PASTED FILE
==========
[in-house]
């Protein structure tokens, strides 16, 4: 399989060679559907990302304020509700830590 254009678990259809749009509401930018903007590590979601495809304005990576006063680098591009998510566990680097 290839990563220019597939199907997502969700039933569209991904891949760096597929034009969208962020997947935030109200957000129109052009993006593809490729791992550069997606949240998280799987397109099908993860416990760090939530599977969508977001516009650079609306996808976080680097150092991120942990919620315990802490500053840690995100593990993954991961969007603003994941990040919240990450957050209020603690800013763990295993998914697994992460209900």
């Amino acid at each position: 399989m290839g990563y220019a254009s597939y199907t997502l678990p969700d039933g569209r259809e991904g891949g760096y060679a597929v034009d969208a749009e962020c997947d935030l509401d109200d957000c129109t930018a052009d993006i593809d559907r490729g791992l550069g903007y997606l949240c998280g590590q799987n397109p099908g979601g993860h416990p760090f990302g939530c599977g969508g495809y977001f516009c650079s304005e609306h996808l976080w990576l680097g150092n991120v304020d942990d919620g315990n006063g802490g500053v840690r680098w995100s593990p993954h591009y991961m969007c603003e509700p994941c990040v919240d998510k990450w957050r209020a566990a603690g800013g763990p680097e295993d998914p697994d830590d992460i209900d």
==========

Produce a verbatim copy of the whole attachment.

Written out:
[in-house]
């Protein structure tokens, strides 16, 4: 399989060679559907990302304020509700830590 254009678990259809749009509401930018903007590590979601495809304005990576006063680098591009998510566990680097 290839990563220019597939199907997502969700039933569209991904891949760096597929034009969208962020997947935030109200957000129109052009993006593809490729791992550069997606949240998280799987397109099908993860416990760090939530599977969508977001516009650079609306996808976080680097150092991120942990919620315990802490500053840690995100593990993954991961969007603003994941990040919240990450957050209020603690800013763990295993998914697994992460209900």
């Amino acid at each position: 399989m290839g990563y220019a254009s597939y199907t997502l678990p969700d039933g569209r259809e991904g891949g760096y060679a597929v034009d969208a749009e962020c997947d935030l509401d109200d957000c129109t930018a052009d993006i593809d559907r490729g791992l550069g903007y997606l949240c998280g590590q799987n397109p099908g979601g993860h416990p760090f990302g939530c599977g969508g495809y977001f516009c650079s304005e609306h996808l976080w990576l680097g150092n991120v304020d942990d919620g315990n006063g802490g500053v840690r680098w995100s593990p993954h591009y991961m969007c603003e509700p994941c990040v919240d998510k990450w957050r209020a566990a603690g800013g763990p680097e295993d998914p697994d830590d992460i209900d």